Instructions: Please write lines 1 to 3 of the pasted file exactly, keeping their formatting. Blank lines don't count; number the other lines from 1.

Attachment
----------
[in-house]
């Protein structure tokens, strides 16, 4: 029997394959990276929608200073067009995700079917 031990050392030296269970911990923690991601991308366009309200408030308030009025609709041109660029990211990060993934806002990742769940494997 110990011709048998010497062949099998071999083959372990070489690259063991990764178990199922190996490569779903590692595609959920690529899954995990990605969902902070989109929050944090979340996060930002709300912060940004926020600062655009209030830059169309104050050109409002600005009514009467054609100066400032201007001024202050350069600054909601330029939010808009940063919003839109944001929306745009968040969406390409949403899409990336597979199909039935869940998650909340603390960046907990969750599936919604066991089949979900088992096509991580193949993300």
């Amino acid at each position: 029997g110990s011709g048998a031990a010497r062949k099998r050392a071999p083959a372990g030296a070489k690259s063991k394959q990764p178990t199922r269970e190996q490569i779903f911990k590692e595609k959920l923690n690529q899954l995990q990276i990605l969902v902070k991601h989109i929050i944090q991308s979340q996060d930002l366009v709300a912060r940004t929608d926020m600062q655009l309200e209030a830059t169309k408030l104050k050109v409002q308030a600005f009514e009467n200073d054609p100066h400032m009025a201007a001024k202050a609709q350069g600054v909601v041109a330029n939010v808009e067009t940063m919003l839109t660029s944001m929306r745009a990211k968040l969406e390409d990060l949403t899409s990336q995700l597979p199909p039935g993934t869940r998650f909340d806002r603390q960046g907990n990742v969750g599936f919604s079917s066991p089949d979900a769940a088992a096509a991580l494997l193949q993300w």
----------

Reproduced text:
[in-house]
């Protein structure tokens, strides 16, 4: 029997394959990276929608200073067009995700079917 031990050392030296269970911990923690991601991308366009309200408030308030009025609709041109660029990211990060993934806002990742769940494997 110990011709048998010497062949099998071999083959372990070489690259063991990764178990199922190996490569779903590692595609959920690529899954995990990605969902902070989109929050944090979340996060930002709300912060940004926020600062655009209030830059169309104050050109409002600005009514009467054609100066400032201007001024202050350069600054909601330029939010808009940063919003839109944001929306745009968040969406390409949403899409990336597979199909039935869940998650909340603390960046907990969750599936919604066991089949979900088992096509991580193949993300």
């Amino acid at each position: 029997g110990s011709g048998a031990a010497r062949k099998r050392a071999p083959a372990g030296a070489k690259s063991k394959q990764p178990t199922r269970e190996q490569i779903f911990k590692e595609k959920l923690n690529q899954l995990q990276i990605l969902v902070k991601h989109i929050i944090q991308s979340q996060d930002l366009v709300a912060r940004t929608d926020m600062q655009l309200e209030a830059t169309k408030l104050k050109v409002q308030a600005f009514e009467n200073d054609p100066h400032m009025a201007a001024k202050a609709q350069g600054v909601v041109a330029n939010v808009e067009t940063m919003l839109t660029s944001m929306r745009a990211k968040l969406e390409d990060l949403t899409s990336q995700l597979p199909p039935g993934t869940r998650f909340d806002r603390q960046g907990n990742v969750g599936f919604s079917s066991p089949d979900a769940a088992a096509a991580l494997l193949q993300w």